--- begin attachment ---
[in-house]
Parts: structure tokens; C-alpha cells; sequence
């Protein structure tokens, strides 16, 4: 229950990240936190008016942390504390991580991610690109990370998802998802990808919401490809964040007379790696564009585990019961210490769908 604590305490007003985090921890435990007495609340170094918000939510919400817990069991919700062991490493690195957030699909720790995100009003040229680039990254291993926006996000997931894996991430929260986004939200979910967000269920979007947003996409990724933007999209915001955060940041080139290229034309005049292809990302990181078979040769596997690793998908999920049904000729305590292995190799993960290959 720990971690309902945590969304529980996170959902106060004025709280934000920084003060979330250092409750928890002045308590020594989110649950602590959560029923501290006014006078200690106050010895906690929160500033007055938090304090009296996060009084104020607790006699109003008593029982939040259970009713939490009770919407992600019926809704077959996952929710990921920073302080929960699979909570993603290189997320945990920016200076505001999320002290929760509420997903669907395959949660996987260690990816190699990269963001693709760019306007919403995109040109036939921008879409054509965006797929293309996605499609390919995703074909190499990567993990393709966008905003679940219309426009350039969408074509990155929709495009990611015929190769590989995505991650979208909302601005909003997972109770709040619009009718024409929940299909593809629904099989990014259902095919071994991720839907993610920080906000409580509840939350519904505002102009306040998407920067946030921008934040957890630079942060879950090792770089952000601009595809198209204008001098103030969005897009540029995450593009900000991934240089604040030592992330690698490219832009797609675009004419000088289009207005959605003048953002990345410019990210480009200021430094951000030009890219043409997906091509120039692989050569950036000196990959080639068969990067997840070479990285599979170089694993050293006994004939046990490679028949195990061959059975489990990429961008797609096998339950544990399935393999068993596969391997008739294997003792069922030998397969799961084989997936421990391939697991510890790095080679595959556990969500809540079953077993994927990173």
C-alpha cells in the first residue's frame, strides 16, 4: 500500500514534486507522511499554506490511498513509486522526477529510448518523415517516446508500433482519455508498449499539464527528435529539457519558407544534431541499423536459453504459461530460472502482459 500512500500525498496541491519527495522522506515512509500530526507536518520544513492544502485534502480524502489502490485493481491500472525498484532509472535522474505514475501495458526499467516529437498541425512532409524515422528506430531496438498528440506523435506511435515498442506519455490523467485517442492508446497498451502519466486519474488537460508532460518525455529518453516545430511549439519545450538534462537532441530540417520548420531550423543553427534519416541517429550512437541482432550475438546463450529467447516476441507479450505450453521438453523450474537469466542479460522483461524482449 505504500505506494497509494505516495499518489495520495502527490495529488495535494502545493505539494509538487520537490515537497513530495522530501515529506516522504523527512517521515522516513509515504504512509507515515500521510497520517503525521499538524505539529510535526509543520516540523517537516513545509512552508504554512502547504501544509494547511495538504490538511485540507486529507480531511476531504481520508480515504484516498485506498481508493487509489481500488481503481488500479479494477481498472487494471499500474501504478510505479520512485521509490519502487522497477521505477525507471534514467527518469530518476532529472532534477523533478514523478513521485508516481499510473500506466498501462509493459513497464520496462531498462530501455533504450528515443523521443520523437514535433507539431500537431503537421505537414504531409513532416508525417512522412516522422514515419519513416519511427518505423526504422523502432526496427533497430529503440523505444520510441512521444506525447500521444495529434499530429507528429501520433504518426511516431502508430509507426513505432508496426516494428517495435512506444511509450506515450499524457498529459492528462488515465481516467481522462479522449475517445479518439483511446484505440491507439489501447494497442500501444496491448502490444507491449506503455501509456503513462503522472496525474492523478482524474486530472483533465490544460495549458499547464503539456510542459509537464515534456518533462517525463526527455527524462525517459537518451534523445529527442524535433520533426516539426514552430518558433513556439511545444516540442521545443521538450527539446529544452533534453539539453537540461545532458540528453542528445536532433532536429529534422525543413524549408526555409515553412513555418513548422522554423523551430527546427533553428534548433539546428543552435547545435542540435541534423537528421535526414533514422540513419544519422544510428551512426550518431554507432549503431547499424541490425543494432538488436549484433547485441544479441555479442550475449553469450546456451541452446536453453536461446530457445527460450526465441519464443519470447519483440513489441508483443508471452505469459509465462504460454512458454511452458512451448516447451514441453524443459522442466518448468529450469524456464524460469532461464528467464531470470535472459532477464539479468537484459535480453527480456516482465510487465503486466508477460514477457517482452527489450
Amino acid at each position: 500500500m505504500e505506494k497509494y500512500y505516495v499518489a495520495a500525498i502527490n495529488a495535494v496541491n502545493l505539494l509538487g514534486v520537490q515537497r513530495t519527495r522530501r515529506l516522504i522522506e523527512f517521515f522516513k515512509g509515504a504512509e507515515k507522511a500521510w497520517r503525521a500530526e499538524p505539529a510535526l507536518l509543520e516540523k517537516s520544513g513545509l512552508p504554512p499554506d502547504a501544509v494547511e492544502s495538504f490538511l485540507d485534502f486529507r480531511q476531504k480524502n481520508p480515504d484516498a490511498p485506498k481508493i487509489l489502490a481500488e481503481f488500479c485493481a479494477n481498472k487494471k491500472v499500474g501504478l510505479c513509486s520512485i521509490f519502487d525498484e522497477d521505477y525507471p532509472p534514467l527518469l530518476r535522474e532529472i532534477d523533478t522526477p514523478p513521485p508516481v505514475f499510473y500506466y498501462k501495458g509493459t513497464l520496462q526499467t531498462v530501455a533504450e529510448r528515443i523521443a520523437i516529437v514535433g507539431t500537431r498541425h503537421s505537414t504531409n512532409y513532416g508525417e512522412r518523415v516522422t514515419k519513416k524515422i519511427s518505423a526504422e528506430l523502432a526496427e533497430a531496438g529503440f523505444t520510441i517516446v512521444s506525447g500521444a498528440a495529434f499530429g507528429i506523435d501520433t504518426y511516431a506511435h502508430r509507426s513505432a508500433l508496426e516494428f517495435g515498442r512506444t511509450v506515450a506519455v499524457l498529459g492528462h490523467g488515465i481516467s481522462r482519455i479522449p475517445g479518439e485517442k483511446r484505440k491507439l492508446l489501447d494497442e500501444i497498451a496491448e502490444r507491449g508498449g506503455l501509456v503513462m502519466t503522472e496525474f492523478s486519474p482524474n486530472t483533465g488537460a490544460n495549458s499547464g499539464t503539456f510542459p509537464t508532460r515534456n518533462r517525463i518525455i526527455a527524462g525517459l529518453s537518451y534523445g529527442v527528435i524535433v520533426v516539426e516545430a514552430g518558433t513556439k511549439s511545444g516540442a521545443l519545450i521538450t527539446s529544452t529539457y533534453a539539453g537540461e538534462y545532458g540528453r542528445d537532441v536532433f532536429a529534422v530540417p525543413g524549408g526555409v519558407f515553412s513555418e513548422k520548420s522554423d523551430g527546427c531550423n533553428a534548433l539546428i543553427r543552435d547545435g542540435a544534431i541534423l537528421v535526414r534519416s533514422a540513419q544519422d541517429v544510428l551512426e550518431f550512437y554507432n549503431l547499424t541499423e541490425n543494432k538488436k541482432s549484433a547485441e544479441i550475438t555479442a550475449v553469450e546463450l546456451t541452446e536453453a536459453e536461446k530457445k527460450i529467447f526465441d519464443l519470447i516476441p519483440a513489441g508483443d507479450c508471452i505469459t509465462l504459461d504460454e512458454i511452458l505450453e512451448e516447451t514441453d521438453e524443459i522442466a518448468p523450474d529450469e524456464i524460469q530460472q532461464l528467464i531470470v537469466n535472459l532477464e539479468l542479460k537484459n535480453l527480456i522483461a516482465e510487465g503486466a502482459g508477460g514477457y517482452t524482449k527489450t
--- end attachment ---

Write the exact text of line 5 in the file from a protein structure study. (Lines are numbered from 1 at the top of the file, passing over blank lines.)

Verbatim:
Amino acid at each position: 500500500m505504500e505506494k497509494y500512500y505516495v499518489a495520495a500525498i502527490n495529488a495535494v496541491n502545493l505539494l509538487g514534486v520537490q515537497r513530495t519527495r522530501r515529506l516522504i522522506e523527512f517521515f522516513k515512509g509515504a504512509e507515515k507522511a500521510w497520517r503525521a500530526e499538524p505539529a510535526l507536518l509543520e516540523k517537516s520544513g513545509l512552508p504554512p499554506d502547504a501544509v494547511e492544502s495538504f490538511l485540507d485534502f486529507r480531511q476531504k480524502n481520508p480515504d484516498a490511498p485506498k481508493i487509489l489502490a481500488e481503481f488500479c485493481a479494477n481498472k487494471k491500472v499500474g501504478l510505479c513509486s520512485i521509490f519502487d525498484e522497477d521505477y525507471p532509472p534514467l527518469l530518476r535522474e532529472i532534477d523533478t522526477p514523478p513521485p508516481v505514475f499510473y500506466y498501462k501495458g509493459t513497464l520496462q526499467t531498462v530501455a533504450e529510448r528515443i523521443a520523437i516529437v514535433g507539431t500537431r498541425h503537421s505537414t504531409n512532409y513532416g508525417e512522412r518523415v516522422t514515419k519513416k524515422i519511427s518505423a526504422e528506430l523502432a526496427e533497430a531496438g529503440f523505444t520510441i517516446v512521444s506525447g500521444a498528440a495529434f499530429g507528429i506523435d501520433t504518426y511516431a506511435h502508430r509507426s513505432a508500433l508496426e516494428f517495435g515498442r512506444t511509450v506515450a506519455v499524457l498529459g492528462h490523467g488515465i481516467s481522462r482519455i479522449p475517445g479518439e485517442k483511446r484505440k491507439l492508446l489501447d494497442e500501444i497498451a496491448e502490444r507491449g508498449g506503455l501509456v503513462m502519466t503522472e496525474f492523478s486519474p482524474n486530472t483533465g488537460a490544460n495549458s499547464g499539464t503539456f510542459p509537464t508532460r515534456n518533462r517525463i518525455i526527455a527524462g525517459l529518453s537518451y534523445g529527442v527528435i524535433v520533426v516539426e516545430a514552430g518558433t513556439k511549439s511545444g516540442a521545443l519545450i521538450t527539446s529544452t529539457y533534453a539539453g537540461e538534462y545532458g540528453r542528445d537532441v536532433f532536429a529534422v530540417p525543413g524549408g526555409v519558407f515553412s513555418e513548422k520548420s522554423d523551430g527546427c531550423n533553428a534548433l539546428i543553427r543552435d547545435g542540435a544534431i541534423l537528421v535526414r534519416s533514422a540513419q544519422d541517429v544510428l551512426e550518431f550512437y554507432n549503431l547499424t541499423e541490425n543494432k538488436k541482432s549484433a547485441e544479441i550475438t555479442a550475449v553469450e546463450l546456451t541452446e536453453a536459453e536461446k530457445k527460450i529467447f526465441d519464443l519470447i516476441p519483440a513489441g508483443d507479450c508471452i505469459t509465462l504459461d504460454e512458454i511452458l505450453e512451448e516447451t514441453d521438453e524443459i522442466a518448468p523450474d529450469e524456464i524460469q530460472q532461464l528467464i531470470v537469466n535472459l532477464e539479468l542479460k537484459n535480453l527480456i522483461a516482465e510487465g503486466a502482459g508477460g514477457y517482452t524482449k527489450t